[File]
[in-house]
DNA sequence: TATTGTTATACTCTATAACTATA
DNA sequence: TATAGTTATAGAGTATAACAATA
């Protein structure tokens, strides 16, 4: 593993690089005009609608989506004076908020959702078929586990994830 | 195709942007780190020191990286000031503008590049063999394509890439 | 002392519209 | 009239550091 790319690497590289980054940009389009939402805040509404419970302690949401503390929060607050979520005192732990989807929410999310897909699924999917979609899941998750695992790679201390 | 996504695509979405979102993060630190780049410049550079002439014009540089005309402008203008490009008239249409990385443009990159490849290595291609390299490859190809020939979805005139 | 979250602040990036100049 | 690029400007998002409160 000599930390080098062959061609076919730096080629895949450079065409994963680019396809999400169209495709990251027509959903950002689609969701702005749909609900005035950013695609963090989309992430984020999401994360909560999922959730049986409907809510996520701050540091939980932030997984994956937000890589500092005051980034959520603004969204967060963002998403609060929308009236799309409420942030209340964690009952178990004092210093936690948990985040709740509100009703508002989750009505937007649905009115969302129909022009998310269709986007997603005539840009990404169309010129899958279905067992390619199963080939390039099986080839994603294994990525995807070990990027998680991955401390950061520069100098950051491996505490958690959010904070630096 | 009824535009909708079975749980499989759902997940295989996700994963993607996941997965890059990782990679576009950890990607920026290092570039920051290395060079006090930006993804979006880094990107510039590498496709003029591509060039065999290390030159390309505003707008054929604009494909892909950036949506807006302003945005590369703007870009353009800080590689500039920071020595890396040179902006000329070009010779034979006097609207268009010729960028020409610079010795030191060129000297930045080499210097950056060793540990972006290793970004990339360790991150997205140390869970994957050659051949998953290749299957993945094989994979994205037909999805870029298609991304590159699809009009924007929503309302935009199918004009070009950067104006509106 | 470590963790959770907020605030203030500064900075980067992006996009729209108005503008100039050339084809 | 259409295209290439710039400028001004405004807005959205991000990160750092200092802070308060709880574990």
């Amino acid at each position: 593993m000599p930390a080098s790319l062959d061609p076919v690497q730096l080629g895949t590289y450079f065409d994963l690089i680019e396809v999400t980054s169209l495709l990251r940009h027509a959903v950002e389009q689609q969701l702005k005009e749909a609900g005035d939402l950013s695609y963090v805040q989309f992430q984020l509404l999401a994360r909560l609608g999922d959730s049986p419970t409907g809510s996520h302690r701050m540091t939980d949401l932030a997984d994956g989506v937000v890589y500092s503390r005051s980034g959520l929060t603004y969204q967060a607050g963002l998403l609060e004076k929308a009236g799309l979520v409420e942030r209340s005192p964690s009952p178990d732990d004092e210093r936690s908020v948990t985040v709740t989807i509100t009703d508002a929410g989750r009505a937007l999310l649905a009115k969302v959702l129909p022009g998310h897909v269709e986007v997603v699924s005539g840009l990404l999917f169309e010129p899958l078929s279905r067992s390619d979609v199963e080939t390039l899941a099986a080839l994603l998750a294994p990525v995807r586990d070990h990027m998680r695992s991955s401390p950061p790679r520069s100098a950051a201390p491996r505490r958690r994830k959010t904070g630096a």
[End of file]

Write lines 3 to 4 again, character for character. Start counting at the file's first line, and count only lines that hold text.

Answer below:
DNA sequence: TATAGTTATAGAGTATAACAATA
């Protein structure tokens, strides 16, 4: 593993690089005009609608989506004076908020959702078929586990994830 | 195709942007780190020191990286000031503008590049063999394509890439 | 002392519209 | 009239550091 790319690497590289980054940009389009939402805040509404419970302690949401503390929060607050979520005192732990989807929410999310897909699924999917979609899941998750695992790679201390 | 996504695509979405979102993060630190780049410049550079002439014009540089005309402008203008490009008239249409990385443009990159490849290595291609390299490859190809020939979805005139 | 979250602040990036100049 | 690029400007998002409160 000599930390080098062959061609076919730096080629895949450079065409994963680019396809999400169209495709990251027509959903950002689609969701702005749909609900005035950013695609963090989309992430984020999401994360909560999922959730049986409907809510996520701050540091939980932030997984994956937000890589500092005051980034959520603004969204967060963002998403609060929308009236799309409420942030209340964690009952178990004092210093936690948990985040709740509100009703508002989750009505937007649905009115969302129909022009998310269709986007997603005539840009990404169309010129899958279905067992390619199963080939390039099986080839994603294994990525995807070990990027998680991955401390950061520069100098950051491996505490958690959010904070630096 | 009824535009909708079975749980499989759902997940295989996700994963993607996941997965890059990782990679576009950890990607920026290092570039920051290395060079006090930006993804979006880094990107510039590498496709003029591509060039065999290390030159390309505003707008054929604009494909892909950036949506807006302003945005590369703007870009353009800080590689500039920071020595890396040179902006000329070009010779034979006097609207268009010729960028020409610079010795030191060129000297930045080499210097950056060793540990972006290793970004990339360790991150997205140390869970994957050659051949998953290749299957993945094989994979994205037909999805870029298609991304590159699809009009924007929503309302935009199918004009070009950067104006509106 | 470590963790959770907020605030203030500064900075980067992006996009729209108005503008100039050339084809 | 259409295209290439710039400028001004405004807005959205991000990160750092200092802070308060709880574990």